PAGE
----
Biogen’s CEO defended the $56,000 price tag

CEO Michel Vounatsos on Monday said in an interview that he believed charging $56,000 per year for his company’s newly-approved Alzheimer’s medication was “fair,” citing years of “no innovation” in the marketplace.

The drug is a massive windfall for Biogen, especially given the fact that just two years ago, the company halted both Phase 3 clinical studies because the drug did not demonstrate effectiveness.

There are about 6 million people suffering from Alzheimer’s in the U.S. Even if only the approximately 2 million people with mild disease use the drug, Biogen will rake in $112 billion. Appearing on CNBC’s “Power Lunch,” Vounatsos said the price of the drug, sold as Aduhelm, was a reflection of “two decades of no innovation,” and said it would allow Biogen to fund medications for other diseases.

He also vowed that his company would not raise the price of Aduhelm for at least the next four years.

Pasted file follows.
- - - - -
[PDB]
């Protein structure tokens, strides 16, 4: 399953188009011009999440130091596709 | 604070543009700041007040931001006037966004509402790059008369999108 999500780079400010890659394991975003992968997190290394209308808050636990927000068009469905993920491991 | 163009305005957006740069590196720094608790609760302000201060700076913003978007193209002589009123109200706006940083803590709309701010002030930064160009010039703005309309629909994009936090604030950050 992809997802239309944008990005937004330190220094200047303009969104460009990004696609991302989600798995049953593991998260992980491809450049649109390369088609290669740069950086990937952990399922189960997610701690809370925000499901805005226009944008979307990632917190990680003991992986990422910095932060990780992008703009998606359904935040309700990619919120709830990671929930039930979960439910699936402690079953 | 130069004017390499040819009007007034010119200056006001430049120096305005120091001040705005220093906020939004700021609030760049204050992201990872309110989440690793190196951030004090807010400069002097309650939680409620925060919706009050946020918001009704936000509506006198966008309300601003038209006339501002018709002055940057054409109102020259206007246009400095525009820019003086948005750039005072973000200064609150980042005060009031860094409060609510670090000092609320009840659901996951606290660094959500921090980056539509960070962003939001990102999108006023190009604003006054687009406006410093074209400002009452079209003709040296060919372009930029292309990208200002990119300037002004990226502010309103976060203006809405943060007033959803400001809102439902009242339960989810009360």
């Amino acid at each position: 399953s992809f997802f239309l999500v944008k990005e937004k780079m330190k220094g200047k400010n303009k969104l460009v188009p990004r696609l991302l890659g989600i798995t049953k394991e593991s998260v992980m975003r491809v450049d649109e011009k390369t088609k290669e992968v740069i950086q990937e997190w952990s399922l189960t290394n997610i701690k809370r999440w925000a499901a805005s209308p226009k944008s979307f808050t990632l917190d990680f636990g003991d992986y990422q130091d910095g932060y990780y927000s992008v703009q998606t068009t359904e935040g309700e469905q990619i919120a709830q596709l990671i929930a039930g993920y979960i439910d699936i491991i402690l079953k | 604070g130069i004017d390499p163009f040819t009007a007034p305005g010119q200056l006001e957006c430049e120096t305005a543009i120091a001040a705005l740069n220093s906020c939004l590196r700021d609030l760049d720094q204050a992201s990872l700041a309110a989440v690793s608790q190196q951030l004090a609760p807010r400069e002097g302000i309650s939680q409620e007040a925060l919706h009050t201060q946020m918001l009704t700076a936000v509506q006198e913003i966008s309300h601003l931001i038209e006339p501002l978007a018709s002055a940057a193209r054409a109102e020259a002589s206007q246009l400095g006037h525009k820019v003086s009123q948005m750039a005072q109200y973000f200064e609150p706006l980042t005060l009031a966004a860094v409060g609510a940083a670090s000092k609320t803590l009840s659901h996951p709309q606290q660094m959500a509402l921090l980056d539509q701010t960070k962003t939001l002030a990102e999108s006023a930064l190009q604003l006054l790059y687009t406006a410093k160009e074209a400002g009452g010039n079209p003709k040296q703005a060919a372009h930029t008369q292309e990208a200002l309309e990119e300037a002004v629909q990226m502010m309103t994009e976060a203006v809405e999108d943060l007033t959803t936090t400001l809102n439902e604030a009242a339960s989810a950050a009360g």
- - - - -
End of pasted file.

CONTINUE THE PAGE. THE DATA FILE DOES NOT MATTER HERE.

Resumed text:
Notably, he said Biogen has up to 9 years to complete the FDA-mandated study so he wasn’t concerned the agency would actually pull it from the market.

Coverage questions: The price tag, combined with the questions about the drug’s effectiveness, might mean private insurance plans could decline to cover the cost. But Medicare is required to cover most, if not all, FDA-approved drugs. The implications of that cost on the U.S. healthcare system, and on seniors who will need to pay the premiums, are potentially staggering.

Price criticism: The Institute of Clinical and Economic Review (ICER), a nonprofit that analyzes the clinical and economic value of medical care, slammed both the FDA’s approval and the price tag. ICER initially estimated that the drug would be cost effective if it were priced between $2,500 and $8,300 per year — if it actually showed even a small benefit for patients.

“No one should assume that approving a drug with such conflicting and uncertain evidence will necessarily help patients and families,” the group said. “FDA has failed in its responsibility to protect patients and families from unproven treatments with known harms.”